Feb. 21 – Mergers and acquisitions (M&As) of listed companies in China during 2006 to 2010 reached US$150.2 billion, showing the capital market is playing an increasingly important role in the country’s M&As, Director of the Listed Company Supervision Department at the China Securities Regulatory Commission (CSRC) Ren Yanghua told China Securities Journal during an interview on February 16.
According to the statistics Ren provided, in 2010 alone, 47 major M&A projects took place with a total exchange amount of US$20.3 billion.With the appreciation to the positive impact M&As brought to the reform and growth of state-owned enterprises, China is giving more encouragement to M&As in industries that currently require more resource concentration and structural upgrades. These encouraged industries that receive favorable treatment include machinery manufacturing, transportation, cultural dissemination, mining, steel and power.
Such policy orientation did not only lead the country’s M&A development over the past five years to a surge in quantity, but also an improvement in quality – M&As for optimized resource allocation and industrial structure upgrade purposes are becoming the main stream.
Ren, though, also pointed out that the CSRC will be less supportive to M&A applications in the real estate industry – the industry that has grown in prosperity over the past five years but is currently facing restrictions following a series of tightening policies in the field.
When asked about 2011’s work emphasis, Ren promised that the CSRC will work on creating a more friendly capital market for M&As by establishing an increasingly market-oriented pricing system, realizing simplified and transparent review procedures, and emphasizing market regulations.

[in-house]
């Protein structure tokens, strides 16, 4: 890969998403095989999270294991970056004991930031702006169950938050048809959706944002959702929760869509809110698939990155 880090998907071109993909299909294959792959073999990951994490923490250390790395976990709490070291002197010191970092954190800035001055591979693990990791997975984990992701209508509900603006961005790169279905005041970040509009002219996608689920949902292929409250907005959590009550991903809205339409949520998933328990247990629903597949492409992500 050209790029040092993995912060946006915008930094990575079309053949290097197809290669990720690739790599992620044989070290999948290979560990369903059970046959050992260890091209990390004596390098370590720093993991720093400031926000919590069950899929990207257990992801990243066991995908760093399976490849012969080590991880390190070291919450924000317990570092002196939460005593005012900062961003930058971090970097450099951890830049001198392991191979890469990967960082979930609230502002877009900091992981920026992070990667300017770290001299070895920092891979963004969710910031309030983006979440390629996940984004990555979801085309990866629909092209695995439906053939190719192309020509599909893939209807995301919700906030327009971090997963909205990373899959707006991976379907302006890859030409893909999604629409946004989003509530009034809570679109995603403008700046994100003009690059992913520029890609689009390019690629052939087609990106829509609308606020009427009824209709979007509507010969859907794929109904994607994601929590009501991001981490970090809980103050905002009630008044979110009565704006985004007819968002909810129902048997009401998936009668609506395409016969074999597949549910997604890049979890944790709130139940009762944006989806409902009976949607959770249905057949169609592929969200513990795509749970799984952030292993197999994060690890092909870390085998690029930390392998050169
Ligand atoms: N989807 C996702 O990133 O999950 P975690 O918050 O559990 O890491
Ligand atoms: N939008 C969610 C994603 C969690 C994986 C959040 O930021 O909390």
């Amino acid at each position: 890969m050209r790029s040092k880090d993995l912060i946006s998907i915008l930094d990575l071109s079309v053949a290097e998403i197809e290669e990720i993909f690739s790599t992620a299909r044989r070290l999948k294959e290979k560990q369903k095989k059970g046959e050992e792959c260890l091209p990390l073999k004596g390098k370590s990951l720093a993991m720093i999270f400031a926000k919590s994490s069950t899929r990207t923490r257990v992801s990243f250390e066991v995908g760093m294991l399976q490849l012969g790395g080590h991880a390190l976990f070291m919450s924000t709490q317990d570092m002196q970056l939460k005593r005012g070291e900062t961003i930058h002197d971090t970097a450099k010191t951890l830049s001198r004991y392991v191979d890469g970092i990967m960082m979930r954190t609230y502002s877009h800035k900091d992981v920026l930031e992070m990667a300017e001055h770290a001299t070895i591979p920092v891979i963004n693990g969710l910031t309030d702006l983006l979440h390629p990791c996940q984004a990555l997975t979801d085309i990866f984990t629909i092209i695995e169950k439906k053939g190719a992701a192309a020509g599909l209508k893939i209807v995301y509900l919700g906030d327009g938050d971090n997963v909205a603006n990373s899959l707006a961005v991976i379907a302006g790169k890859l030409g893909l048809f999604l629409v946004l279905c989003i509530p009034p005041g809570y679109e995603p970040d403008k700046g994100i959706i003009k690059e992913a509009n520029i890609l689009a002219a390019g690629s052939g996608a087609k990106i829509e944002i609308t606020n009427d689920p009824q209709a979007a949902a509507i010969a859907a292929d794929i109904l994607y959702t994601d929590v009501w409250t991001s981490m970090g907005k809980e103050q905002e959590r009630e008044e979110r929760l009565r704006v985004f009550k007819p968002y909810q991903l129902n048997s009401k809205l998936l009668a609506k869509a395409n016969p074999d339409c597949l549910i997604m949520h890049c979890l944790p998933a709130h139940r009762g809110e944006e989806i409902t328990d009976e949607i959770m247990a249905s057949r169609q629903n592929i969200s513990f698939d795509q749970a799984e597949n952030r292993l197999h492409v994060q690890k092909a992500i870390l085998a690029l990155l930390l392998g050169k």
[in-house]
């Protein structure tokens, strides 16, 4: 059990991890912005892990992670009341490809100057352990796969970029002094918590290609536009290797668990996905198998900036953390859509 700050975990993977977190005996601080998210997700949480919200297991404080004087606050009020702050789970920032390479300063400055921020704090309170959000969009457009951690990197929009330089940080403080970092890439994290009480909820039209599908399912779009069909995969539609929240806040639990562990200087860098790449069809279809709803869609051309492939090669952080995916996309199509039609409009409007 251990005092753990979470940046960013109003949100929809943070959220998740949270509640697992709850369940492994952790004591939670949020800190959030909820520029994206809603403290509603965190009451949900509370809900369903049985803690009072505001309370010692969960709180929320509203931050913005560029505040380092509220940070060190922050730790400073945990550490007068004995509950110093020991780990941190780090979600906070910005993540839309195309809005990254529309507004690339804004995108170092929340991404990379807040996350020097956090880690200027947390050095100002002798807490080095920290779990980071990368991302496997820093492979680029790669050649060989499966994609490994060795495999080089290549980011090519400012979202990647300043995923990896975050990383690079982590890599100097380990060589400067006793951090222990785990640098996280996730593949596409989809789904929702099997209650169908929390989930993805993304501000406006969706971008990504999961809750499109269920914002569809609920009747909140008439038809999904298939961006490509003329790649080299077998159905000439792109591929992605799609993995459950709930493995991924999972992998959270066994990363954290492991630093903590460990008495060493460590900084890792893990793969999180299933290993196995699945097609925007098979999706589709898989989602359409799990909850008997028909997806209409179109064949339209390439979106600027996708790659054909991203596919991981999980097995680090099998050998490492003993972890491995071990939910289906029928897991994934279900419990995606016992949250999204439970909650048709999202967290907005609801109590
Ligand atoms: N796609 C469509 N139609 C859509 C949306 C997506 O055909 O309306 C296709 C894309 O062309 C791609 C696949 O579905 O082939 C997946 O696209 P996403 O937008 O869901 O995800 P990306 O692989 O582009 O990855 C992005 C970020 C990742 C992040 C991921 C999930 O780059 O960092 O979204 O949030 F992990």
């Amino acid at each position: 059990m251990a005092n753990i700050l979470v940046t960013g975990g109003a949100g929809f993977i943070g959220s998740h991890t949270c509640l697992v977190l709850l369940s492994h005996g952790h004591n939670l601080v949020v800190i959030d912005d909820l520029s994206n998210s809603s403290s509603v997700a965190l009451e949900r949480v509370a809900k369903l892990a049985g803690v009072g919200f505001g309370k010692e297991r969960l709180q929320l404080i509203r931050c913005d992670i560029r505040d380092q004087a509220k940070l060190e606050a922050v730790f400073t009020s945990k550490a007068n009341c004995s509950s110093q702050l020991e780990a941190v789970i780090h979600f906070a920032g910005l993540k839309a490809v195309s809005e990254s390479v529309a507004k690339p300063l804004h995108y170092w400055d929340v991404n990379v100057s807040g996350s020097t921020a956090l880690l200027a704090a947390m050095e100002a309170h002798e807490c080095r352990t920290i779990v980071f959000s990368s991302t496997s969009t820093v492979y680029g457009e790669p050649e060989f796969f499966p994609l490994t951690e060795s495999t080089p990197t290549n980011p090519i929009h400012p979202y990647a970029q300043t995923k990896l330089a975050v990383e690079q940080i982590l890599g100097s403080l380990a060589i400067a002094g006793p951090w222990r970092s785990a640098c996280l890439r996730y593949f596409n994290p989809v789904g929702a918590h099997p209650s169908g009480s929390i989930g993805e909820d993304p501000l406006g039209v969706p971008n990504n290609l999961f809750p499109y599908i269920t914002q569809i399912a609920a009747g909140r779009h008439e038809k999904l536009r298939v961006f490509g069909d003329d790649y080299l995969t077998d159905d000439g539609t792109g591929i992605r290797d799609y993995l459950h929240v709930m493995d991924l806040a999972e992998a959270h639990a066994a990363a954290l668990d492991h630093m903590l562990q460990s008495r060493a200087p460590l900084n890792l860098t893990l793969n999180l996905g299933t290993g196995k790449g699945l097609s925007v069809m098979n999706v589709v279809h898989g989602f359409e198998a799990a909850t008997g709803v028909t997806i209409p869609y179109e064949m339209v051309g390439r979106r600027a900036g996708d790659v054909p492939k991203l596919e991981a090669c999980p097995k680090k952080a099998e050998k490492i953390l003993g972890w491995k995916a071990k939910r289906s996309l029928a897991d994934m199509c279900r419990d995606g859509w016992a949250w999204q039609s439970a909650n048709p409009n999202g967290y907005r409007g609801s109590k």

In order to push forward the market-oriented pricing system reform in the new year, Ren believes it is important to diversify the M&A exchange tools by finding new financing avenues and improving the stock-for-stock purchase system during M&As.
An increasingly effective market regulation system is also turning into an issue of concern. In addition to keeping the effort to crack down on insider trading, China also plans to impose more regulations on back door listing to ensure the qualifications of listed companies.
During the interview, Ren also added that 2011 is going to be a year when overseas M&As prosper. So far this year there have already been 14 M&A plans announced by listed companies, with an approximate total exchange of US$2 billion.
It is even more noticeable that 8 out of the 14 M&A projects were announced by small and medium-sized enterprises (SMEs), thanks to the country’s sufficient capital supply that enabled the SMEs to raise even more funds than they had planned.
Acquiring advanced technologies through the acquisition of foreign quality assets is a major focus during Chinese enterprises’ overseas M&As. Just in February, a Sichuan-based aviation software company, Wisesoft, announced its decision to acquire an A320 flight simulator that is worth US$123.2 million from the world’s leading aviation training company – FlightSafety International.
Equity acquisition is also becoming a popular avenue to increase Chinese companies’ global presence. A Shandong-based polyurethane products producer and marketer, Wanhua Industrial Group, is reported to be one of the world’s leading three methylene diphenyl diisocyanate manufacturers after its recently announced 96 percent equity acquisition of the Hungarian chemical company BorsodChem’s, worth some US$1.7 billion.
Mostly attracted to industries of energy and resources, manufacturing, and information technology, Chinese companies’ interests in overseas M&As will continue to increase in the near future.
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